There are no windows, the AC is definitely broken despite your landlord’s protests, and you have hundreds of roommates. No, it’s not a studio apartment in Los Angeles; it’s the cupboard of what appears to be an anamorphic creature cursed to live the rest of eternity as a beast. It is a tale as old as time and none other than “Beauty and the Beast.”
I am not here today to review the animated film but to answer the questions that have been burned into my mind over the past few days. The film’s 31st anniversary is set for this November, yet so much about the lives of the beast’s staff is left unanswered. It’s certainly not the staffs’ fault that their employer denied a stranger refugee from a storm and serving for eternity as an object would not be written into their contracts. (At least I would hope so.)
How much were the staff paid beforehand? How much are they owed now? Can they create a union? Why is no one talking about this?
Disney’s beloved classic, “Beauty and the Beast,” is an animated movie centered around the tale of a young girl living in a charming town in rural France longing for adventure. Her life takes a sharp turn when her eccentric father goes missing in the woods, on his way to a convention. Taking charge she chases after him, embarking on the adventure she’s always longed for, and finds a seemingly abandoned castle in the dead of the woods. She gets more than she bargained for when rescuing her father turns into becoming a prisoner for a beast!
This movie may have been produced by Disney but its origins rest from across the Atlantic. Disney’s version is based on the fairytale “La Belle et la Bete” written by Gabrielle-Suzanne Barbot de Villeneuve, published in 1740 within France.
(While the original fairy tale and the Disney version differ from each other, the fairy who curses both princes to live as beasts has always put them at a real fork in the road!)
This century of France is characterized by Louis XV’s rule and the cultural and intellectual renaissance that emerged during this period. It was due to these conditions, rapid growth in machinery and commerce, that paved way for more momentous change preceding the Revolution — the Enlightenment. This period of innovation, although unknown if it influenced the Disney adaptation of the Beauty and the Beast story, could explain Belle-and her father’s-affinity for inventions.
Inside the Castle
To answer the question the Beast’s question poses I decided to put myself in the shoes (or cutlery) of a standard kitchen utensil: the fork. As can be seen in Lumiere’s sequence for “Be our Guest,” the staff had been serving the cursed Beast for 10 years in isolation. Among the staff that was a part of his singing sequence a slew of utensils-forks among them-were a part of the lineup. When conducting my research to answer the question of, “how much money would my employer owe me if I was turned into a fork against my will for 10 years?” I utilized data collected from employers in France during the 1740s. This time period was chosen based on the “insert title” original publication date.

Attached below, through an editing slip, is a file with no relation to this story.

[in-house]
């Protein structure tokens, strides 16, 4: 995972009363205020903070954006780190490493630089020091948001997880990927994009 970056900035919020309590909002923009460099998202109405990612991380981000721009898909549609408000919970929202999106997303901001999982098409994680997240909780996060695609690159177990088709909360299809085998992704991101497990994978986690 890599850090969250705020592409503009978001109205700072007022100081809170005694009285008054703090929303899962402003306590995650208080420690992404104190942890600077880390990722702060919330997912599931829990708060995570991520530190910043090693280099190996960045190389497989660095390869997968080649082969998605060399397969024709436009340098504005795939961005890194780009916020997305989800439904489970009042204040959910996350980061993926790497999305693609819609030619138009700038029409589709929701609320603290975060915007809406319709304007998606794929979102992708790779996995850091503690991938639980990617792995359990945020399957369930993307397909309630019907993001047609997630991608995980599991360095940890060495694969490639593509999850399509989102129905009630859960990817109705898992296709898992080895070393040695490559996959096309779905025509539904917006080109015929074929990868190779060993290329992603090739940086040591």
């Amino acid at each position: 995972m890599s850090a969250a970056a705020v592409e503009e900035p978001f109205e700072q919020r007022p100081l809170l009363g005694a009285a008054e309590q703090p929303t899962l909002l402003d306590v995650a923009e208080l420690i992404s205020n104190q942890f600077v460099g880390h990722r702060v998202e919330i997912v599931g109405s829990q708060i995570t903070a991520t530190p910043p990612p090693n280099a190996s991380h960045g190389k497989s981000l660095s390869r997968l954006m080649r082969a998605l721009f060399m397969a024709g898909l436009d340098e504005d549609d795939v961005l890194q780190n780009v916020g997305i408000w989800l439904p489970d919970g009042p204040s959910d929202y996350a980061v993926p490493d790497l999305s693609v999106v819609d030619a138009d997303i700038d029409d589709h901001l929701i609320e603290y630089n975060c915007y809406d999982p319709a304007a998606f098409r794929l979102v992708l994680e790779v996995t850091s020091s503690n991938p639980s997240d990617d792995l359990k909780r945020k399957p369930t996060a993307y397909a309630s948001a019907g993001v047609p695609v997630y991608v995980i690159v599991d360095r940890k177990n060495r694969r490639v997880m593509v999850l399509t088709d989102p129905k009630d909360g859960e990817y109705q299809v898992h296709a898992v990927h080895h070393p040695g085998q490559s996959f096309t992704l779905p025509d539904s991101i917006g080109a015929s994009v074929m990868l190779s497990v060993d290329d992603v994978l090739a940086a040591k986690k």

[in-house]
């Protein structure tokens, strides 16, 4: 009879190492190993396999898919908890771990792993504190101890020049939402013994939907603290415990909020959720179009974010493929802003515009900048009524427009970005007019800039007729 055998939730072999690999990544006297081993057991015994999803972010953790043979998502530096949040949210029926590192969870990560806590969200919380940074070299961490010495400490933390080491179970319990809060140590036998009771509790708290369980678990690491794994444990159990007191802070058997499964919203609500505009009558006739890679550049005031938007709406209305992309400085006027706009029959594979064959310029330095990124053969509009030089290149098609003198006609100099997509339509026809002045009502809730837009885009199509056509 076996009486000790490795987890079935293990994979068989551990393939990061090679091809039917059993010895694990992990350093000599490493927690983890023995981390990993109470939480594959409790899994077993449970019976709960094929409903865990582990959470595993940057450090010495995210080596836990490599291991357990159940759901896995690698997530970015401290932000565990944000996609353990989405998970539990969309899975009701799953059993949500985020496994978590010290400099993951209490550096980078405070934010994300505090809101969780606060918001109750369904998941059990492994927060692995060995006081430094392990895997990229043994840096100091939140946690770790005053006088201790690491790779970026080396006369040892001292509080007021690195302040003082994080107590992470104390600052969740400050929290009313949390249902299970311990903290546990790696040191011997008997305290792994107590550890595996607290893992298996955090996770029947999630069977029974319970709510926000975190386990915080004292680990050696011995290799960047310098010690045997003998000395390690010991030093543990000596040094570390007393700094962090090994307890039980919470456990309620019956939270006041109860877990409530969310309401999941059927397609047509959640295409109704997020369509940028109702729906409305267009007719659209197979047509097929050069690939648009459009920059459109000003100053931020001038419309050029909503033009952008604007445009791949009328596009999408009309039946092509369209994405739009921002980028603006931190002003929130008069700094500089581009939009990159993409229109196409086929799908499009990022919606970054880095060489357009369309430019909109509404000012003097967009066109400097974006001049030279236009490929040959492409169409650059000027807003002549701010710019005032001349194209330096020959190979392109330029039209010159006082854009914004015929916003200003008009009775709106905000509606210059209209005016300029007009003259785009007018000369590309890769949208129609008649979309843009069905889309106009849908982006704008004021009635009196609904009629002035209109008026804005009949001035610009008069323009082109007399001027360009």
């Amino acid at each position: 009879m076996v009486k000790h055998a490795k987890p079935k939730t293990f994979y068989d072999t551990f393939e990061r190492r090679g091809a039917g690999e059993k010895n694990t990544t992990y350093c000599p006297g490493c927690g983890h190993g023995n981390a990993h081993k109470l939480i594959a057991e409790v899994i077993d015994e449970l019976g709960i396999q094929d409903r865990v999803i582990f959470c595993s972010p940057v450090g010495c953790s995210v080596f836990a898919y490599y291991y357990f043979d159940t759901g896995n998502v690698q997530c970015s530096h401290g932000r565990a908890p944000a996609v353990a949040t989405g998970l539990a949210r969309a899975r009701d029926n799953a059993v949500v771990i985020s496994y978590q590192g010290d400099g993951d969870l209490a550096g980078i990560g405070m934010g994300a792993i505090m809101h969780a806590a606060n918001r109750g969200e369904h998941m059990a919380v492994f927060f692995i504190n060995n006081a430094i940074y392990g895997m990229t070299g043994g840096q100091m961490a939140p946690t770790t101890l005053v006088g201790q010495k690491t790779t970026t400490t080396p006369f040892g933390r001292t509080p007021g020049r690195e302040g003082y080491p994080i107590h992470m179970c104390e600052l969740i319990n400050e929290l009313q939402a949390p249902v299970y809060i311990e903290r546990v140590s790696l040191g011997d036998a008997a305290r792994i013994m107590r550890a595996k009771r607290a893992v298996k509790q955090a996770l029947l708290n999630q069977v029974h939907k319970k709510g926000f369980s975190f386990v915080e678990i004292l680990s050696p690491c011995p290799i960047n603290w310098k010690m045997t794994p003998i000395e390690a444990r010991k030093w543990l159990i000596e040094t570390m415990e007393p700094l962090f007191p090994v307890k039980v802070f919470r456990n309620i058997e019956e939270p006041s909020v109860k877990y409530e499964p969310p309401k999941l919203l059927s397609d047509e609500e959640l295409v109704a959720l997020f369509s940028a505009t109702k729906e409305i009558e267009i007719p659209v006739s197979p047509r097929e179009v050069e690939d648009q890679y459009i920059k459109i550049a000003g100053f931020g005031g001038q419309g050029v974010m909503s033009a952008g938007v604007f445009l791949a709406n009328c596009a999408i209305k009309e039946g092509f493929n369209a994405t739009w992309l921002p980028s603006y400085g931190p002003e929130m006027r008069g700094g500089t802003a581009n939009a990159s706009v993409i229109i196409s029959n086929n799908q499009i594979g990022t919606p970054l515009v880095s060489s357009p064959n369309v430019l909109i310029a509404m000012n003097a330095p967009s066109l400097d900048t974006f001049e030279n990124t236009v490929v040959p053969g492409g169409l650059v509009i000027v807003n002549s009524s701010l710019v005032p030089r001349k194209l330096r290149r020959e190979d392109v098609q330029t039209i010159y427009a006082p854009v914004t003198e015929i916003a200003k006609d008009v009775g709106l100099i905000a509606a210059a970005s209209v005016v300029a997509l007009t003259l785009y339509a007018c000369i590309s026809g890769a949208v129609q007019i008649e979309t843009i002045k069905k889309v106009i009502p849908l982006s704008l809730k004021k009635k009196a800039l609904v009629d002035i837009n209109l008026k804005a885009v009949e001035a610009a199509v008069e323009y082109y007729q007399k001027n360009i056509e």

In a paper discussing the progression of wages within France researchers analyzed how geography and profession influenced the wealth and welfare of laborers. The paper stated craftsmen’s wages (assumed as representative of baker’s income) for the period 1250-1820. Since the roles of each piece of furniture were never stated I used data from bakers’ incomes although this might not have been a fork’s exact profession. So when examining the appendix I calculated the real wage of a baker from 1740s France using the nominal wage of a craftsman for that time period.
It is also important to note that during the early 18th century the currency system that was in place under Louis XV was the Livre Tournois wherein one is the equivalent of 0.3 gr of fine gold.
For a year of work within the Beast’s castle, a fork would earn approximately 112.6582278 livre Tournois.
(Not including the additional income the fork would gain from having to learn all of Lumiere’s flashmob sequences.)
The livre may not be in use today, but we can still compare it to the value of a Franc. Ultimately its value was approximately 0.9877 of a franc, which, based on the fixed franc-to-euro rate, is currently worth approximately $0.19. Ten years worth of labor as a craftsmen (including baker) is 1126.582278 livres tournois which is worth, in USD value today, $214.0506.
Some may argue that room and board would be covered under these extraneous circumstances but I fail to see how a cupboard counts as adequate housing. I also argue that forks are probably not eating three meals a day. The fact of the matter is unless the beast were to raise wages then you could not pay me to be a fork. If not offered adequate compensation then the only fork I’d be picking up is a pitchfork to advocate for better working conditions.